A world away from the manufactured manic hilarity of Red Nose night, Richard Digance exuded an old fashioned wit and charm as he invited the audience to take part in a conversation about his quirky view of life.  After 40 years in the business he freely admits that it is now getting to the point where he knows his audience is going to be “of a certain age” and resemble ” a surgery waiting room” and yet his comic observations are still acutely accurate and bang up to the minute.  The evening flew by in a blur of anecdotes – all true, we are regularly assured –  songs and short poems and some pretty amazing guitar playing.  Unlike many celebrities he confines himself to small venues, eschews gimmickry and simply gets up on stage and communicates with his audience by telling stories and singing songs – and it works wonderfully. An hour in his company flies by and the interval arrives after what seems only like minutes. To say he has a stunning rapport with his audience is like saying The Beatles occasionally sang.  Whatever the subject he can get you to look at it in a totally new way and yet his choice of subjects is such that you can’t help but connect with what he is saying: whether it be reminiscences about cartoon characters, idiot mittens or school sports days!  The evening is also liberally sprinkled with curious facts, hilarious “why” questions and then interspersed with these are some genuinely poignant moments such as the striking Ballad of Johnny Puller” based on the famous 1914 Christmas Day truce and football match and the nostalgic “Old School Photograph”.  There is raucous audience participation, quiet reflection and the sense of an evening spent in good company and you come away not only feeling entertained but reassured that “no, it isn’t just you that feels that life is sometimes a bit strange…”  Clearly an intelligent and ever-green entertainer, he has an appeal which defies boundaries. The tour continues throughout the year, culminating in a stint at the Edinburgh Festival – it’s good to know that Settle got there first but if you didn’t make it to Settle, there are plenty of opportunities to catch up on what you missed!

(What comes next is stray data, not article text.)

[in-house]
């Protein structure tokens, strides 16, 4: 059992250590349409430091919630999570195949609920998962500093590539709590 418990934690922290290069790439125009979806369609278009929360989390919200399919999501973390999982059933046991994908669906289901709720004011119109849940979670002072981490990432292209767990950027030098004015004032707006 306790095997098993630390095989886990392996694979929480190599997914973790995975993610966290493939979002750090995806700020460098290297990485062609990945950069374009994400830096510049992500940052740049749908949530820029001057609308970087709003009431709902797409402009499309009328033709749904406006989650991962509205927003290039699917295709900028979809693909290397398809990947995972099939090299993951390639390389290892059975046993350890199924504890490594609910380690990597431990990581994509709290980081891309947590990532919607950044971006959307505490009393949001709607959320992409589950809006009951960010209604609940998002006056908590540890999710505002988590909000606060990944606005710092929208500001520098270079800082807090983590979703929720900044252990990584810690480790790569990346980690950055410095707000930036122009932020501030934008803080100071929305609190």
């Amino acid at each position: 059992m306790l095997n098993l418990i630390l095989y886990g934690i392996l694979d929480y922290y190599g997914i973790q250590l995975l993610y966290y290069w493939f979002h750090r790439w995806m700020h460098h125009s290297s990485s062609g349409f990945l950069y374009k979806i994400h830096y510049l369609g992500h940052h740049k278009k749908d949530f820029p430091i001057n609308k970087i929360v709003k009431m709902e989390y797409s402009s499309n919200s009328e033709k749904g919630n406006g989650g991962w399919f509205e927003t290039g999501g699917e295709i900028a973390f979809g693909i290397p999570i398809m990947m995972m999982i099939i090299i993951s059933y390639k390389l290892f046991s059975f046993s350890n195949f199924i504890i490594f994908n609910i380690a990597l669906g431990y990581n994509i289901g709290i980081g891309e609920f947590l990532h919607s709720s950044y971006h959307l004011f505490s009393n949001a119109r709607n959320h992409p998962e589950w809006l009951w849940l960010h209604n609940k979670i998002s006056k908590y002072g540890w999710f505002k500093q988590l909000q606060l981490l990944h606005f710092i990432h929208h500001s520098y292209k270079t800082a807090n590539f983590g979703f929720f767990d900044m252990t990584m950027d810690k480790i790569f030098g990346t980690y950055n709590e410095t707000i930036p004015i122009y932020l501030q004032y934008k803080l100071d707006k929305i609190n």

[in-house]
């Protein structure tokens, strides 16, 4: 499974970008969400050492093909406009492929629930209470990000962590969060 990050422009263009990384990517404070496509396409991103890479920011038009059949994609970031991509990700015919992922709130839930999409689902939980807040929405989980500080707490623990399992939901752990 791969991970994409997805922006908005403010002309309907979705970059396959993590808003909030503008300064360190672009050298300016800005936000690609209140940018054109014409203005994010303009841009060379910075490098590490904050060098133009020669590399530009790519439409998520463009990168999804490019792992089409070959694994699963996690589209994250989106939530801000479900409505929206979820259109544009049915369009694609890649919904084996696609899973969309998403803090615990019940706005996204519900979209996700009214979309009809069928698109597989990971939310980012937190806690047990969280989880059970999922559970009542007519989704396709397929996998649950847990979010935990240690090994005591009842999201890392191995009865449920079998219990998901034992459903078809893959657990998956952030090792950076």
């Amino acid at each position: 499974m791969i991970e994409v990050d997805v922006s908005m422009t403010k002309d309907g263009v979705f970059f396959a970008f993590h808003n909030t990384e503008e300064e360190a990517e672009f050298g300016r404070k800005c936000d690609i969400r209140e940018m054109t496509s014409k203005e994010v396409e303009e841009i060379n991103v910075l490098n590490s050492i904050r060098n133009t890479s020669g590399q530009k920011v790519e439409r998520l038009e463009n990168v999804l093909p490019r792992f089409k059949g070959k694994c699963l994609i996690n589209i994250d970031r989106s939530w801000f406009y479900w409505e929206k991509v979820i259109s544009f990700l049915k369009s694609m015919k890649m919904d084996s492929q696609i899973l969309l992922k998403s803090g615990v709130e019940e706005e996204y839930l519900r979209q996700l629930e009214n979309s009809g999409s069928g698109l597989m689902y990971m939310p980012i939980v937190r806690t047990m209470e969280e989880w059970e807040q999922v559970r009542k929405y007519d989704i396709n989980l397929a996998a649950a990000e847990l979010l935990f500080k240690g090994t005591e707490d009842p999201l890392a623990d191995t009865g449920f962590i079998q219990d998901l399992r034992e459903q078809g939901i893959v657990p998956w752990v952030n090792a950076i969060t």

For those who have seen Tom McConville before a concert in the locality is an unmissable event; for those who have never seen him before a concert is a revelation.  The band itself is composed of extraordinarily talented musicians and their solo playing is unforgettable but what is even more stunning is the incredible sound they make when playing together – then the instruments weave a real magic with high octane playing which is hard to beat. The evening presented an amazing box of musical delights in a range of styles which included jazz, traditional folk, syncopated instrumentals, country, blues, rhythmic dance tunes, slow airs  and traditional chorus singing. Little wonder that within minutes feet were tapping and people were singing along.  The songs too reflected a wide range of styles and emotions from the lively “Where the Blarney Roses Grow”, the almost declamatory “Slip Jigs and Reels” through to the hauntingly tender “Listen to the Wind” and the wonderful “Beeswing” which explores the nature of love.  Here it is the blend and harmonies which they create which create the catch in the throat of the listener. However it is the instrumentals which really set the evening alight as all four musicians are outstanding in their own right. Shona Kipling’s accordion playing combines magnificently with Tom’s fiddle playing to raise the rafters and beneath it all is the pulsing acoustic guitar playing which drives the music on.  Their versatility however can be seen in numbers such as The Whitby Fisher Lad, where the lyrics of the song are raised to a new intensity by the beautiful accompaniment and the dying notes. As a Geordie myself, I obviously greatly appreciated the homage of this Newcastle fiddler to a number of local writers and musicians, but the real highlight for me was the “rocked up” version of Dance to Your Daddy which brought the evening to an end. If I have any complaints about the show it is simply that it wasn’t long enough!